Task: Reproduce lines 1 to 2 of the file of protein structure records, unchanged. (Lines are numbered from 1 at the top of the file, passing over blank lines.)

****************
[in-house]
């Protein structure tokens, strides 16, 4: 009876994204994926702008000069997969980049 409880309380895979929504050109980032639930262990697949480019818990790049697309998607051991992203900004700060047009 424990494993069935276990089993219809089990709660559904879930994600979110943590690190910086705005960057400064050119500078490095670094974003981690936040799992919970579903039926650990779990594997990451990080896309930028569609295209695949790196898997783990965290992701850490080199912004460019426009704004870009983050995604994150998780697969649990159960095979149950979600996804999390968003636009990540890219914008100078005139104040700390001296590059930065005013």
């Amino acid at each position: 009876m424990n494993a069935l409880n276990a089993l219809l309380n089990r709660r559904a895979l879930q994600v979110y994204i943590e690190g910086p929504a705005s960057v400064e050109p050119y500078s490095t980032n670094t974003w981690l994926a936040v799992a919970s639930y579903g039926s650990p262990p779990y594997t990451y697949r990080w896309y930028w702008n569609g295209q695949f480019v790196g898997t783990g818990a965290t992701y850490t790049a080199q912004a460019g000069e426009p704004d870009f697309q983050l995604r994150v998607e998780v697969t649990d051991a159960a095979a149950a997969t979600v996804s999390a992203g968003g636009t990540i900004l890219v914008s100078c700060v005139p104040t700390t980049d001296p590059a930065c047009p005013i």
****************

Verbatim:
[in-house]
């Protein structure tokens, strides 16, 4: 009876994204994926702008000069997969980049 409880309380895979929504050109980032639930262990697949480019818990790049697309998607051991992203900004700060047009 424990494993069935276990089993219809089990709660559904879930994600979110943590690190910086705005960057400064050119500078490095670094974003981690936040799992919970579903039926650990779990594997990451990080896309930028569609295209695949790196898997783990965290992701850490080199912004460019426009704004870009983050995604994150998780697969649990159960095979149950979600996804999390968003636009990540890219914008100078005139104040700390001296590059930065005013």